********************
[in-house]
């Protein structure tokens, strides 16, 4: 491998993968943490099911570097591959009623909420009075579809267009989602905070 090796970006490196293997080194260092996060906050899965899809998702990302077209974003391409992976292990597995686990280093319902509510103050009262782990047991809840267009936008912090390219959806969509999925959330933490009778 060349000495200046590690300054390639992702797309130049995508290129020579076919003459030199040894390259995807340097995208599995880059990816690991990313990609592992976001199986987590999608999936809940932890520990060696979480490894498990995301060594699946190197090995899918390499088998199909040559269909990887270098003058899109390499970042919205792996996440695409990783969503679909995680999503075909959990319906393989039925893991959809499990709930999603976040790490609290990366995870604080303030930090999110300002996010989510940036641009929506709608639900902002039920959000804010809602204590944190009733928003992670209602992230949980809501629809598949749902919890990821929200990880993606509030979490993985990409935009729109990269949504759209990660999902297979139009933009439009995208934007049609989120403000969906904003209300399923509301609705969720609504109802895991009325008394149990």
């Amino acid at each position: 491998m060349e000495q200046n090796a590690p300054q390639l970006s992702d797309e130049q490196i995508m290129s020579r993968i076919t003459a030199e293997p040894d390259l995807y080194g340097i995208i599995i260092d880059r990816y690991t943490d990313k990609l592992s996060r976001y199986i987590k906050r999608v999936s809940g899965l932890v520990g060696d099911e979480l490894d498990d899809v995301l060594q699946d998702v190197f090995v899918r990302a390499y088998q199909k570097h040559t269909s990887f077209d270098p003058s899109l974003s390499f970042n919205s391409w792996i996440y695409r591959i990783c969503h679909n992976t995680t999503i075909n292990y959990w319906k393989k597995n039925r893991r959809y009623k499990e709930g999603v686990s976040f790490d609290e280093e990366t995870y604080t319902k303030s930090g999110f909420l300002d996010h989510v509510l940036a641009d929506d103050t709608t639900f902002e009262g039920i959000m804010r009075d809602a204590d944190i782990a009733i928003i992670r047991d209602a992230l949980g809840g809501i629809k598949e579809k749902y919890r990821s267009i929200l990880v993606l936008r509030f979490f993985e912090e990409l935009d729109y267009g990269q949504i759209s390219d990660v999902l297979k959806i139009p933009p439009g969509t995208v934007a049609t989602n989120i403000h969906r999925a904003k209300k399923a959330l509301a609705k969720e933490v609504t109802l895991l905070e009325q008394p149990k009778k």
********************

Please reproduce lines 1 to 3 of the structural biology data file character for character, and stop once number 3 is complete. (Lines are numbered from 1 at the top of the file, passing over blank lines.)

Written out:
[in-house]
């Protein structure tokens, strides 16, 4: 491998993968943490099911570097591959009623909420009075579809267009989602905070 090796970006490196293997080194260092996060906050899965899809998702990302077209974003391409992976292990597995686990280093319902509510103050009262782990047991809840267009936008912090390219959806969509999925959330933490009778 060349000495200046590690300054390639992702797309130049995508290129020579076919003459030199040894390259995807340097995208599995880059990816690991990313990609592992976001199986987590999608999936809940932890520990060696979480490894498990995301060594699946190197090995899918390499088998199909040559269909990887270098003058899109390499970042919205792996996440695409990783969503679909995680999503075909959990319906393989039925893991959809499990709930999603976040790490609290990366995870604080303030930090999110300002996010989510940036641009929506709608639900902002039920959000804010809602204590944190009733928003992670209602992230949980809501629809598949749902919890990821929200990880993606509030979490993985990409935009729109990269949504759209990660999902297979139009933009439009995208934007049609989120403000969906904003209300399923509301609705969720609504109802895991009325008394149990």
């Amino acid at each position: 491998m060349e000495q200046n090796a590690p300054q390639l970006s992702d797309e130049q490196i995508m290129s020579r993968i076919t003459a030199e293997p040894d390259l995807y080194g340097i995208i599995i260092d880059r990816y690991t943490d990313k990609l592992s996060r976001y199986i987590k906050r999608v999936s809940g899965l932890v520990g060696d099911e979480l490894d498990d899809v995301l060594q699946d998702v190197f090995v899918r990302a390499y088998q199909k570097h040559t269909s990887f077209d270098p003058s899109l974003s390499f970042n919205s391409w792996i996440y695409r591959i990783c969503h679909n992976t995680t999503i075909n292990y959990w319906k393989k597995n039925r893991r959809y009623k499990e709930g999603v686990s976040f790490d609290e280093e990366t995870y604080t319902k303030s930090g999110f909420l300002d996010h989510v509510l940036a641009d929506d103050t709608t639900f902002e009262g039920i959000m804010r009075d809602a204590d944190i782990a009733i928003i992670r047991d209602a992230l949980g809840g809501i629809k598949e579809k749902y919890r990821s267009i929200l990880v993606l936008r509030f979490f993985e912090e990409l935009d729109y267009g990269q949504i759209s390219d990660v999902l297979k959806i139009p933009p439009g969509t995208v934007a049609t989602n989120i403000h969906r999925a904003k209300k399923a959330l509301a609705k969720e933490v609504t109802l895991l905070e009325q008394p149990k009778k």